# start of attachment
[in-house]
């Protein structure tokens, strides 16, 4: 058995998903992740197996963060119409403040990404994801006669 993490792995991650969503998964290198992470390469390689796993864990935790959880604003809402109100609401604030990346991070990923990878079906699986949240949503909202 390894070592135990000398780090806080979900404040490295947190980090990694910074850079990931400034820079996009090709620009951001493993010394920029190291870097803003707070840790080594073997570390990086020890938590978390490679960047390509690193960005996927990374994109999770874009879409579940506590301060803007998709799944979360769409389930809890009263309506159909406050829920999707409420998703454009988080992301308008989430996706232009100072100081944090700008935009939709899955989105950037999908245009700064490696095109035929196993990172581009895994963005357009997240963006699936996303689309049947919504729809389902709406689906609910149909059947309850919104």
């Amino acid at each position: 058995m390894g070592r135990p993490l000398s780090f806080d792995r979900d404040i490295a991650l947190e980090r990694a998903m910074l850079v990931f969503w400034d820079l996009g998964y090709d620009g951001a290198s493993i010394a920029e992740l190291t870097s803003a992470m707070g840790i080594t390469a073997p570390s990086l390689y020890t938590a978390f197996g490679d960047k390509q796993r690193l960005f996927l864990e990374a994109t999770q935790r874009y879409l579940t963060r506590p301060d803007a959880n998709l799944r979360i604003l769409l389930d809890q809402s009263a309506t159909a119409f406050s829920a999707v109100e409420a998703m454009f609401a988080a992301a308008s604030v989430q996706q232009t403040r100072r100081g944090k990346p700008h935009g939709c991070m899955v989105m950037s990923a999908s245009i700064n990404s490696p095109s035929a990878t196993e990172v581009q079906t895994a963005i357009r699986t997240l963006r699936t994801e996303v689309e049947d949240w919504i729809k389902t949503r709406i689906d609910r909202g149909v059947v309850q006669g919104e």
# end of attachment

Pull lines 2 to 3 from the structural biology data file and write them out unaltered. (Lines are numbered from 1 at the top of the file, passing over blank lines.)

């Protein structure tokens, strides 16, 4: 058995998903992740197996963060119409403040990404994801006669 993490792995991650969503998964290198992470390469390689796993864990935790959880604003809402109100609401604030990346991070990923990878079906699986949240949503909202 390894070592135990000398780090806080979900404040490295947190980090990694910074850079990931400034820079996009090709620009951001493993010394920029190291870097803003707070840790080594073997570390990086020890938590978390490679960047390509690193960005996927990374994109999770874009879409579940506590301060803007998709799944979360769409389930809890009263309506159909406050829920999707409420998703454009988080992301308008989430996706232009100072100081944090700008935009939709899955989105950037999908245009700064490696095109035929196993990172581009895994963005357009997240963006699936996303689309049947919504729809389902709406689906609910149909059947309850919104």
């Amino acid at each position: 058995m390894g070592r135990p993490l000398s780090f806080d792995r979900d404040i490295a991650l947190e980090r990694a998903m910074l850079v990931f969503w400034d820079l996009g998964y090709d620009g951001a290198s493993i010394a920029e992740l190291t870097s803003a992470m707070g840790i080594t390469a073997p570390s990086l390689y020890t938590a978390f197996g490679d960047k390509q796993r690193l960005f996927l864990e990374a994109t999770q935790r874009y879409l579940t963060r506590p301060d803007a959880n998709l799944r979360i604003l769409l389930d809890q809402s009263a309506t159909a119409f406050s829920a999707v109100e409420a998703m454009f609401a988080a992301a308008s604030v989430q996706q232009t403040r100072r100081g944090k990346p700008h935009g939709c991070m899955v989105m950037s990923a999908s245009i700064n990404s490696p095109s035929a990878t196993e990172v581009q079906t895994a963005i357009r699986t997240l963006r699936t994801e996303v689309e049947d949240w919504i729809k389902t949503r709406i689906d609910r909202g149909v059947v309850q006669g919104e």